A: You know who kind of surprised me and this is probably singling out one player, is probably Josh Holmes, the redshirt freshman defensive tackle. He did a phenomenal job of picking up what we needed to get done this spring. And he was aggressive and powerful, knocking offensive lineman back and making plays. We're kind of enthused about the way he's performed. And now we got to maintain it and make sure he can perform.

Q: Why do you think these college players and a lot of pros feel like they need to be carrying guns?
A: I don't know. That's... a lot of them feel they need protection I guess. But I really don't know why they feel that way. I know the players on this team don't feel that way anymore and they're doing all the right things right now to be model citizens and do the right things.

Q: What does that say that you had to take the unique step of banning guns? What has society come to?
A: It's just like anything I guess. Things that happen in life that you cannot control. You just have to try do your best as a coach and as as person and educate the players what may happen when you have those things around you. One thing we've been doing a pretty good job as a staff and as a university and we'll keep reinforcing to educate the kids.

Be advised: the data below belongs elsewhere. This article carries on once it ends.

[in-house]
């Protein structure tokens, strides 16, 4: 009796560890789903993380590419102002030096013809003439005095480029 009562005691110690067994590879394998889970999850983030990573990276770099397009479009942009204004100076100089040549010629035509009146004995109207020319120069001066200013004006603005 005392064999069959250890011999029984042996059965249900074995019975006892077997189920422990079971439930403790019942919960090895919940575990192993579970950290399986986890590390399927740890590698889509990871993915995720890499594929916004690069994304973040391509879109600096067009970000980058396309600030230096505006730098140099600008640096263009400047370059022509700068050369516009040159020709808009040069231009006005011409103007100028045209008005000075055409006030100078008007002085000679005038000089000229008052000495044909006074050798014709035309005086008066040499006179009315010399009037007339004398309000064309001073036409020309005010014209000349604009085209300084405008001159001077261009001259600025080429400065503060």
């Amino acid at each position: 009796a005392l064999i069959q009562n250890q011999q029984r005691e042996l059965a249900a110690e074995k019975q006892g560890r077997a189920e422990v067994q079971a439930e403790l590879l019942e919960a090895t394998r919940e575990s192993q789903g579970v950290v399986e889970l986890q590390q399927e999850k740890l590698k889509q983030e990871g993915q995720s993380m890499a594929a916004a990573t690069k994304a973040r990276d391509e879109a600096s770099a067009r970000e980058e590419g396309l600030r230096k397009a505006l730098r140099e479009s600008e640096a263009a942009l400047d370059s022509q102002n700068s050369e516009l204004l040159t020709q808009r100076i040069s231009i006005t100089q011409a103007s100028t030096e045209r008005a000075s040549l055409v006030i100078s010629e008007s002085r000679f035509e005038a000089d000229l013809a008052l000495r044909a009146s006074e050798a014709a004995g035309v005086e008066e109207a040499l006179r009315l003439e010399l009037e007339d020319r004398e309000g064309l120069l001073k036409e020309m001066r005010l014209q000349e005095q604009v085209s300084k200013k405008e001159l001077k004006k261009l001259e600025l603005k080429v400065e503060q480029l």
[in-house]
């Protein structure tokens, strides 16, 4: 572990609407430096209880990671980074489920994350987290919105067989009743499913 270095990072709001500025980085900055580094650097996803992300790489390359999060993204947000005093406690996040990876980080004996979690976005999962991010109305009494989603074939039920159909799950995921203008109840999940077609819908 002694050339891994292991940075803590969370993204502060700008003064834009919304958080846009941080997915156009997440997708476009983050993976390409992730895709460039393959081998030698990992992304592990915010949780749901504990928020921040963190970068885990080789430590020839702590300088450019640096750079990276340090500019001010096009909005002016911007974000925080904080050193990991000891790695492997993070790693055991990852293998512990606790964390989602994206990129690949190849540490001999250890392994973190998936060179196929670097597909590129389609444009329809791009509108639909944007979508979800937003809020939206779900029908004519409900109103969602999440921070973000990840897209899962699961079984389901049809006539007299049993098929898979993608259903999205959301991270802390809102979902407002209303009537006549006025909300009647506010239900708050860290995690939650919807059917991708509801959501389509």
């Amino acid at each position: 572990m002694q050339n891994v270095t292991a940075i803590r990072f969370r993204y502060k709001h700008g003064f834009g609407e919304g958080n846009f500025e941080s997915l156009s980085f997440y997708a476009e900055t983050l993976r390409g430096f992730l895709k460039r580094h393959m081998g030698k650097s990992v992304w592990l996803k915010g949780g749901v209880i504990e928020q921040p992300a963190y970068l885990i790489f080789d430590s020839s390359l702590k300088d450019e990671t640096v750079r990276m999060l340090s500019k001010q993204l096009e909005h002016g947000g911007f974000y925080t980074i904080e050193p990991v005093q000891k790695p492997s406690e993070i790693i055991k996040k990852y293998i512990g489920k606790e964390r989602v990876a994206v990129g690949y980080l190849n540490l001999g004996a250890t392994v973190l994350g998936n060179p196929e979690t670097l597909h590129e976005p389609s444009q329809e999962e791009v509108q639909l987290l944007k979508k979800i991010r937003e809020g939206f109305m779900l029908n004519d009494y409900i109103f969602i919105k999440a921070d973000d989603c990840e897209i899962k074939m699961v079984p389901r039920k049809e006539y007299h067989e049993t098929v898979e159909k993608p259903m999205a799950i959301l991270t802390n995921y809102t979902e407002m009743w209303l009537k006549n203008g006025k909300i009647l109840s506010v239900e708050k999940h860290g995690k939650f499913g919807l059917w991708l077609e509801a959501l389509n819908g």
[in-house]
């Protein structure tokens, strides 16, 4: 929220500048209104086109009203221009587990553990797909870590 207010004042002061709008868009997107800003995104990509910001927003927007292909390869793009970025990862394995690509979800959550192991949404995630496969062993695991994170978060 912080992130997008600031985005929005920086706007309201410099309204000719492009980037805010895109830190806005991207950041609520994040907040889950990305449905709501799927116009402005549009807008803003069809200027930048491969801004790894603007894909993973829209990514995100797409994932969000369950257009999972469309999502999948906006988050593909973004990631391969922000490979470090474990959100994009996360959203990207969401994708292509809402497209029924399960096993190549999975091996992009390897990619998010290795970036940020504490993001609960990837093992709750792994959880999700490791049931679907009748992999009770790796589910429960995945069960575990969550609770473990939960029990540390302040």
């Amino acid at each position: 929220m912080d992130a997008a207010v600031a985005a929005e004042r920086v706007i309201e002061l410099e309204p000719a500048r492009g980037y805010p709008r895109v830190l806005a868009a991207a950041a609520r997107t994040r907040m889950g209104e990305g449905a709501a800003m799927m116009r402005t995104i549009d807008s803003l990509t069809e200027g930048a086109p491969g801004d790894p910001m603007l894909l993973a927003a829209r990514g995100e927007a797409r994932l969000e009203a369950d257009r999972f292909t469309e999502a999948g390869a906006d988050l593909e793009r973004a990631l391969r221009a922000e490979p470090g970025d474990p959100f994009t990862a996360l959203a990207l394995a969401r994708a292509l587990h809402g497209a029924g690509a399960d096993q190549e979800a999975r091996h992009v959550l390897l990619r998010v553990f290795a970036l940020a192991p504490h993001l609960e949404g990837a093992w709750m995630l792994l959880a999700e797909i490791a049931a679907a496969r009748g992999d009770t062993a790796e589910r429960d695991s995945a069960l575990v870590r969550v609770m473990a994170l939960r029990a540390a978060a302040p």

Q: How important do you think it is for UM to maintain someone being selected first in the draft? What does that say for UM and it is important to maintain that, continue it?
A: It's great because its for the school because it sets standards high and the bar high. The things that make me more proud are guys that go in the first round and also graduate. Those are the things that are very important and make it special. To have somebody go in the first round that'll be another step. Even though we've had a down year, we still had guys go in the first round, which will be great.

Q: As far as Greg Olsen, Jon Beason, can you talk a little bit about Greg and what makes him special and why he's supposed to go so high?
A: I don't know about the NFL, when they're going to draft him. There's rumors all the time that he may go first round, he may end up going second. I think Greg is unique guy that they can make him have matchup problems with linebackers because he can catch the ball and he runs very good routes and the way he can use his 6-4, 6-5 body and blocking and doing a lot of good things. As far as Jon Beason, he plays the game old-fashioned, he plays the game hard. He's a physical type player and he brings a lot of excitement to the game. If those guys see those things in him, then he'll fit those NFL teams and they'll draft those two guys.

Comments

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Can't wait for season to start...

Good Job Manny...